Questions raised over secret voting for WMF trustees
Chris Keating (The Land
), election facilitator and member of the WMUK board
James Hare (Harej
), election facilitator and president of Wikimedia DC
Lorenzo Losa (Laurentius
), election facilitator and former secretary of Wikimedia Italy
Ziko van Dijk: "voting in private has been a feature of this process since the first time it was introduced, in 2009. I think the issue could do with more discussion."
Anders Wennersten: strong words about the "in-person" meeting of candidates in Berlin
Alice Wiegand, retiring trustee: board membership as a whole, not just affiliate-selected seats, needs wide discussion.
Last week we reported the announcement of two new affiliate-selected WMF trustees. The board of trustees is the most powerful and influential body in the movement, and chapters have been permitted to select two of the 10 seats since 2008, for two-year terms that start in even-numbered years. Last January, the WMF board granted thematic organisations a vote (there is as yet only one "thorg"); the third affiliate category, user groups, are not part of the process. Frieda Brioschi from Italy will return to the board after a term in 2007–08, and Patricio Lorente from Argentina will continue for a second term. One notable feature of this year's election was that only 27 of the 41 eligible affiliates voted. This almost certainly affected the outcome, since the second-placed candidate of the two, Frieda Brioschi, won over incumbent Alice Wiegand by just "a handful of votes", a point made by election facilitator Chris Keating.
On 9 June the Signpost wrote to Keating and the other two election facilitators—James Hare and Lorenzo Losa—asking which of the 41 affiliates did not vote—and what preferences were cast by those that did—under the assumption of openness and transparency about the process. Keating declined both requests on the basis that "according to the selection process, votes are cast in private", and pointed us to where the matter had been discussed "a bit" on Meta.
This "bit" comprised two short posts on 17 January—Laurentius: "Do we want to have a public vote or not? The current draft prescribes a public vote on Meta. ...". James Hare: "Holding the vote on the chapters wiki is a better idea. ...". Eleven hours later, Hare changed the resolution that would go to chapters for endorsement, so that it stated that the vote would be held not in public, on Meta, but on the private chapters wiki. It appears that this change was endorsed unquestioned, although that process itself was conducted in secret among whatever affiliates might have participated. By contrast, the candidate statements and Q&As for the election were in public, on Meta.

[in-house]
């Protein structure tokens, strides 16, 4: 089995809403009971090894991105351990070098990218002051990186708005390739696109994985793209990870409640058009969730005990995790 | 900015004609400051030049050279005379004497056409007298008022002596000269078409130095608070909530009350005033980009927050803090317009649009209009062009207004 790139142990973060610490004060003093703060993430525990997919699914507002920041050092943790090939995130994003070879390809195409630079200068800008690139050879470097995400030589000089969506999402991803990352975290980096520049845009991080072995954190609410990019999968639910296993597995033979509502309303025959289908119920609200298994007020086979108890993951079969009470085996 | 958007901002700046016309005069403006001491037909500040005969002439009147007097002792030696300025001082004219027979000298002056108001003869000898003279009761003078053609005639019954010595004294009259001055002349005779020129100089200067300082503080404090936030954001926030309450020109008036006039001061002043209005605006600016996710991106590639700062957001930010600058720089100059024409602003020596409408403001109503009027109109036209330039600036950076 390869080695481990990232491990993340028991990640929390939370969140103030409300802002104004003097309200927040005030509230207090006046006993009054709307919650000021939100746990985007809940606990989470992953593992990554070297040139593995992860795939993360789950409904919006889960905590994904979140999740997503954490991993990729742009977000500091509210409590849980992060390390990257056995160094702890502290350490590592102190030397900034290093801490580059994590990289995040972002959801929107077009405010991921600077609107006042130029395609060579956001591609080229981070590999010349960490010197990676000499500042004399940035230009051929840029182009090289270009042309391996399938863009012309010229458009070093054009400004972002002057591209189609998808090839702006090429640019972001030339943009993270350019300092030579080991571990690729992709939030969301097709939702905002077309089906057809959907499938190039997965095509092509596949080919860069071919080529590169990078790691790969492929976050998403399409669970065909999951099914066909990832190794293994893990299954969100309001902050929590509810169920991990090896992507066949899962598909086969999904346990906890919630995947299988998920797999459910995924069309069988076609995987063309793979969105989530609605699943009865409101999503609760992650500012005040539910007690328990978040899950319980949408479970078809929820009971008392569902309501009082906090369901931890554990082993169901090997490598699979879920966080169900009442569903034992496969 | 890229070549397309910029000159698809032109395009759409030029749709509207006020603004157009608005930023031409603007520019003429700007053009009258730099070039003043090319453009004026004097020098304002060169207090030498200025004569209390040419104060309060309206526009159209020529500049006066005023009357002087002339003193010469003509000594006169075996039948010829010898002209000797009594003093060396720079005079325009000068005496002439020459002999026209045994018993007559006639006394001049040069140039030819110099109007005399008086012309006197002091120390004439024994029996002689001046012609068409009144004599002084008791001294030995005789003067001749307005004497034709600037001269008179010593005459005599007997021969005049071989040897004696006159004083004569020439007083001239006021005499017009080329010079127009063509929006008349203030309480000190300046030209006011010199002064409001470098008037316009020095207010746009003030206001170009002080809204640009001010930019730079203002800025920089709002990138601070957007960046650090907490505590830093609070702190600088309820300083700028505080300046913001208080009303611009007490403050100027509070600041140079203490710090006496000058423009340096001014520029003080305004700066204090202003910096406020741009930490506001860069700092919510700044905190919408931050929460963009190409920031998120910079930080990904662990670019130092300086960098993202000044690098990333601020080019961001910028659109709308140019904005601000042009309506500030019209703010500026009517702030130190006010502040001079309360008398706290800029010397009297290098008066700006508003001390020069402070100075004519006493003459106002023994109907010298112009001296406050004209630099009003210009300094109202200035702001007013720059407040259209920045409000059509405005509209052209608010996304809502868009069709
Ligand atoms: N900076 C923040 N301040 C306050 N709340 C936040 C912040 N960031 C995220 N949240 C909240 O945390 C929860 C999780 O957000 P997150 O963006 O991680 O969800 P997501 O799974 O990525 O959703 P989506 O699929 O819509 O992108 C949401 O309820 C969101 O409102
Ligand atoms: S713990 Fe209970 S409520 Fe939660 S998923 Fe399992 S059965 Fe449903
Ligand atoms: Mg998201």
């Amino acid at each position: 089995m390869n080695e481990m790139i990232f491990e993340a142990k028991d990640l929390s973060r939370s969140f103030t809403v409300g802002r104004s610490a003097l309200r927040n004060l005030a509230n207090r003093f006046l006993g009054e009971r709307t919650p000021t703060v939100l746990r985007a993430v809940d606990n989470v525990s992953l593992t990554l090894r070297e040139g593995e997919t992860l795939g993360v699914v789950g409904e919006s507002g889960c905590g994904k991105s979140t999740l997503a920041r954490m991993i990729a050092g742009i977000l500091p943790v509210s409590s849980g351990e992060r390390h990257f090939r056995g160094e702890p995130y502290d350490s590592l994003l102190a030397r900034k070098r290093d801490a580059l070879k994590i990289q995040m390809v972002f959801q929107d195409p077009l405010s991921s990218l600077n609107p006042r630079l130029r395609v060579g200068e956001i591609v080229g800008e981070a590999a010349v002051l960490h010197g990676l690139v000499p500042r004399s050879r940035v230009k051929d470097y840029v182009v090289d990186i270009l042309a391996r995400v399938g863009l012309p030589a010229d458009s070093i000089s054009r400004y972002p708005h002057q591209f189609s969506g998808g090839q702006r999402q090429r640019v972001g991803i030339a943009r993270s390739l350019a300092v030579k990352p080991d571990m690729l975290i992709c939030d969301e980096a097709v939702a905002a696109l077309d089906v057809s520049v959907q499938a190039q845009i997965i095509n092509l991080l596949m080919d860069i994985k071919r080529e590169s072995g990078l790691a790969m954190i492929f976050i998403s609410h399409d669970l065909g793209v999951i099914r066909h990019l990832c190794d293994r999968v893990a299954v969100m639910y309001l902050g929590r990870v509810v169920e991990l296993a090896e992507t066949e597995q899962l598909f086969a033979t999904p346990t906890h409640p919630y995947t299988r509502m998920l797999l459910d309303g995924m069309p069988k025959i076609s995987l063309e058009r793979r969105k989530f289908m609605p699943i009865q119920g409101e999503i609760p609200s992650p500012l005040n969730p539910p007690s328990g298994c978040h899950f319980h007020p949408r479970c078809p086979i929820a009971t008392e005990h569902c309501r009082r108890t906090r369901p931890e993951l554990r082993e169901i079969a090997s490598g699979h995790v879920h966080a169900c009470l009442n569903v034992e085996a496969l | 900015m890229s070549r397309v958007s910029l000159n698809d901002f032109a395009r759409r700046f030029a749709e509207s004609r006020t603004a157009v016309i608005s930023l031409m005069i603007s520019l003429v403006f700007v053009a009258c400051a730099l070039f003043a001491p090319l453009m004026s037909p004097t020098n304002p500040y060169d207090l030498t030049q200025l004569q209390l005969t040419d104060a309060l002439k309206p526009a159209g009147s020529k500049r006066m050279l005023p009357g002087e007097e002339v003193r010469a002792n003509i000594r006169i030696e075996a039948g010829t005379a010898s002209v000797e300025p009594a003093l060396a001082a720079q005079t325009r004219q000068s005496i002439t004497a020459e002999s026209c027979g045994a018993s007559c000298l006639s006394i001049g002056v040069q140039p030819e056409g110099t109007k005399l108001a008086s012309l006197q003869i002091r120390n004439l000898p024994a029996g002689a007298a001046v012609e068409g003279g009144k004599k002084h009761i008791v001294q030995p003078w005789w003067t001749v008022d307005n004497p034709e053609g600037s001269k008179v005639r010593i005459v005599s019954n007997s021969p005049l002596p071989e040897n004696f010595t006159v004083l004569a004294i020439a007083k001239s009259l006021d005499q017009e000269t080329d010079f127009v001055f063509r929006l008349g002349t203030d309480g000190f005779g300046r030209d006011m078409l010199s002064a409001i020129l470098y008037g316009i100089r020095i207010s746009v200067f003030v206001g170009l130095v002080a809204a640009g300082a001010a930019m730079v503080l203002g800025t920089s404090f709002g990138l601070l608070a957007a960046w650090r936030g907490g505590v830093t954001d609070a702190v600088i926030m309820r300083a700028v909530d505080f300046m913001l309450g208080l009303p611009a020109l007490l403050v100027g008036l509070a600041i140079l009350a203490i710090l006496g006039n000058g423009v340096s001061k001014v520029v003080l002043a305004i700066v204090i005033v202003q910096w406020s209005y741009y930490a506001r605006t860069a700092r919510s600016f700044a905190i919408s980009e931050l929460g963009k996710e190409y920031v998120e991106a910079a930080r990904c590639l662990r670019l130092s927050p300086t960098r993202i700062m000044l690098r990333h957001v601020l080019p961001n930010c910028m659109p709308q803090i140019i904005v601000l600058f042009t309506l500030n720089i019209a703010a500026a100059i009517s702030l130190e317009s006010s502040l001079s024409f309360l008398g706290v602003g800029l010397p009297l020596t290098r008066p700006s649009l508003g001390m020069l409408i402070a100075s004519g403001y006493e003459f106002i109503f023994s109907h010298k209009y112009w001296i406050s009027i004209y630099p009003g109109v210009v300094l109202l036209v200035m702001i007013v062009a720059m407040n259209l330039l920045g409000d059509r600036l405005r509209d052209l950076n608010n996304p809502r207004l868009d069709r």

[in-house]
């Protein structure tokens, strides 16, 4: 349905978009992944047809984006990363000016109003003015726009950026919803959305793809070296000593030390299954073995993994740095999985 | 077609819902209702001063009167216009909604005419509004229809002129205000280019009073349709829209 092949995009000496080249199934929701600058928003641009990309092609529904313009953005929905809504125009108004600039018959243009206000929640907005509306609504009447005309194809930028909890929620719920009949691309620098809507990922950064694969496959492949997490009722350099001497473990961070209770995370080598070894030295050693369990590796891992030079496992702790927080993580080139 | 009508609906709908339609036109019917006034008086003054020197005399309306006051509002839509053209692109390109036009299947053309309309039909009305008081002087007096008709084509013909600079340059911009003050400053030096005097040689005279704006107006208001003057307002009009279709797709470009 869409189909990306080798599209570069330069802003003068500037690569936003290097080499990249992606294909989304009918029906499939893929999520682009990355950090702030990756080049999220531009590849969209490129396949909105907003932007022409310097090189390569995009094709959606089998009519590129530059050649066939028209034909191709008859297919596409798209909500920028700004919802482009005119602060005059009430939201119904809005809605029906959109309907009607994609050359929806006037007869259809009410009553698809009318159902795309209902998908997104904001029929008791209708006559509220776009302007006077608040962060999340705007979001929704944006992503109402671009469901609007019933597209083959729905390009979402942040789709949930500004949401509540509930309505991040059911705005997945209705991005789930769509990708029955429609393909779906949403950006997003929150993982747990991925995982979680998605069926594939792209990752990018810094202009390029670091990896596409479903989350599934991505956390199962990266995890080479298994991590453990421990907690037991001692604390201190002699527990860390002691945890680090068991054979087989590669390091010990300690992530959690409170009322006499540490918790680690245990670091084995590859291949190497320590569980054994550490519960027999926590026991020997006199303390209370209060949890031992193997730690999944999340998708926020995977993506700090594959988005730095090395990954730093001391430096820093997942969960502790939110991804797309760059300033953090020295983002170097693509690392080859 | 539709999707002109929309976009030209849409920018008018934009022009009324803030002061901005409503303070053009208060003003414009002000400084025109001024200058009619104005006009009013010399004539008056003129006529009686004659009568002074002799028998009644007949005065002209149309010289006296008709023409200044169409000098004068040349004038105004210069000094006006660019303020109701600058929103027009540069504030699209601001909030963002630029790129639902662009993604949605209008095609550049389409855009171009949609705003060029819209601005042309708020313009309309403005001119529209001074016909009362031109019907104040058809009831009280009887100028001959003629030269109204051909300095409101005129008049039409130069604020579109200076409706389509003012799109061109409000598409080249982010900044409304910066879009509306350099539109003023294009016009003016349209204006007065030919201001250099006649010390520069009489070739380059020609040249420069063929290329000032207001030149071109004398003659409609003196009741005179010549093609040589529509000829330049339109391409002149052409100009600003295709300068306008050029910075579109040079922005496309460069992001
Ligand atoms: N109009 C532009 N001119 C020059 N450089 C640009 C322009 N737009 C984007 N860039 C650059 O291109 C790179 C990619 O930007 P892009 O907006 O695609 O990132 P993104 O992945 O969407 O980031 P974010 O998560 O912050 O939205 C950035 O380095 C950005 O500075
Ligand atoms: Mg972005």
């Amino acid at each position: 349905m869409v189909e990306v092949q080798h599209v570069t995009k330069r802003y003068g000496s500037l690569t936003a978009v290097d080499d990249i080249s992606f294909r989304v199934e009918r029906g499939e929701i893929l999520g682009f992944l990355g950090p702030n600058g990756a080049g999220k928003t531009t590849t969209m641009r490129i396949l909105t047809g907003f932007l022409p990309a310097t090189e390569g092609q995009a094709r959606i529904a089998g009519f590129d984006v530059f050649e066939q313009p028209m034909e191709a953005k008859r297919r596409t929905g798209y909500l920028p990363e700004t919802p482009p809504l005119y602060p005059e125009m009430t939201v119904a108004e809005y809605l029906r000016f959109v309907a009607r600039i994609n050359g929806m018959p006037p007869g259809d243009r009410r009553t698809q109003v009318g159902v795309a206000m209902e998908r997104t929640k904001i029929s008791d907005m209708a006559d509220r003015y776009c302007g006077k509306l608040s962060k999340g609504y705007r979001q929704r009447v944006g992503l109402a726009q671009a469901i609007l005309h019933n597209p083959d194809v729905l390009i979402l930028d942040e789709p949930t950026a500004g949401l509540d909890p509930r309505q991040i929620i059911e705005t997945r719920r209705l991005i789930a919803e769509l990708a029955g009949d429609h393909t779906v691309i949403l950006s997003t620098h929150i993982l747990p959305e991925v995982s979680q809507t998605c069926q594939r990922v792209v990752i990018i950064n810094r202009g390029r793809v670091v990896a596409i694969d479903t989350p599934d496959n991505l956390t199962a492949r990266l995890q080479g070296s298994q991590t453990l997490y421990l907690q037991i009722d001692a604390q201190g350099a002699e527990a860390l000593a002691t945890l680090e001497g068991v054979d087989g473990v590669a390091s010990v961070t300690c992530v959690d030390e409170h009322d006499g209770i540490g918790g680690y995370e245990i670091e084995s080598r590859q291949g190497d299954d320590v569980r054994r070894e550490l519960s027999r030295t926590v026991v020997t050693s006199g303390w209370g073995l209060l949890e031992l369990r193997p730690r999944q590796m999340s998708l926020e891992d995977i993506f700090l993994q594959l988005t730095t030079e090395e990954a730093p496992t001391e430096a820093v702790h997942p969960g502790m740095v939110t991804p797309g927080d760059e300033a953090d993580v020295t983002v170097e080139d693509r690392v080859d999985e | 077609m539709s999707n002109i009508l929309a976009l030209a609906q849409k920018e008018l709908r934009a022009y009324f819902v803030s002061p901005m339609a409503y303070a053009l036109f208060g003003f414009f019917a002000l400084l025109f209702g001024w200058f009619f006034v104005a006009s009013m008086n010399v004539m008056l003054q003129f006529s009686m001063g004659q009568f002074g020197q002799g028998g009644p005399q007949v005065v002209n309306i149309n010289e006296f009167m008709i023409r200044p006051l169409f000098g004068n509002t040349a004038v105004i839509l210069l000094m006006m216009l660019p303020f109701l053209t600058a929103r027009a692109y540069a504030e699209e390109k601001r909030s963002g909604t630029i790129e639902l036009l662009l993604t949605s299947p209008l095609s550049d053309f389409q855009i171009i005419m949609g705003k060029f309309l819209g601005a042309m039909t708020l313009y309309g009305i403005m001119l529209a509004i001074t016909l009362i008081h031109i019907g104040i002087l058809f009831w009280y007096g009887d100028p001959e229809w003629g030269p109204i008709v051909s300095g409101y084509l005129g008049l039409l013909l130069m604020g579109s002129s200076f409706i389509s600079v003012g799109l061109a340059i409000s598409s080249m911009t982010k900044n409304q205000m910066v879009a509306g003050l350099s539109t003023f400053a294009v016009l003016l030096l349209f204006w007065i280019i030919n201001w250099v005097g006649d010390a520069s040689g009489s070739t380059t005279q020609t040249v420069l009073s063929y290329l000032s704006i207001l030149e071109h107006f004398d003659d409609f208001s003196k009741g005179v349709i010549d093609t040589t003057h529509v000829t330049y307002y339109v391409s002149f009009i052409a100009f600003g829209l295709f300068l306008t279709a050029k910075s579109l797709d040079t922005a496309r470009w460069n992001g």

In response to the Signpost's question, "what have the affiliates got to hide?", James Hare told us that "the purpose of the private ballot is to allow votes to be cast without fear of reprisal. ... no one is suggesting that an open ASBS vote means that people will get killed over their votes. Regardless we have a duty to pick the best possible candidates to represent the interests of the Wikimedia Foundation. We have decided as a group that the best way to do this is by doing so out of the view of the candidates." He continued:
||[Some] affiliates have posted their votes on their wikis and you can freely ask them for links. ... Other organizations have acted in favor of privacy, and their wish should be respected. ... It is up to the individual affiliates to determine whether they want to be transparent. In all honesty, we encourage you to talk to them. / What do we have to hide? We have to hide votes. That is our final word.
We should point out that in the previous election two years ago, not only which chapters voted and how they voted, but the identity of candidates, were explicitly restricted to "members of chapter boards"; chapter members did not even have the right to know how their elected representatives voted on their behalf, a rule that one Wikimedian who was a chapter president at the time told us "was quickly disregarded". While Wikimedians at large are still shut out of the system, for chapter members the secrecy provision has morphed into a messy situation in 2014: some chapter committees publish their votes, and others do not. Keating linked us to WMUK's detailed disclosure to their own members and anyone else, even setting out the preferences of each individual board member: "1. Alice 2. Patricio 3. Frieda 4. Anders." James Hare, who is president of Wikimedia DC, linked us to its May minutes (a document that suggests a high level of professionalism in the chapter). Item 12 discloses an equal-first preference for Lorente and Wiegand, and equal-second for Brioschi and Wennersten.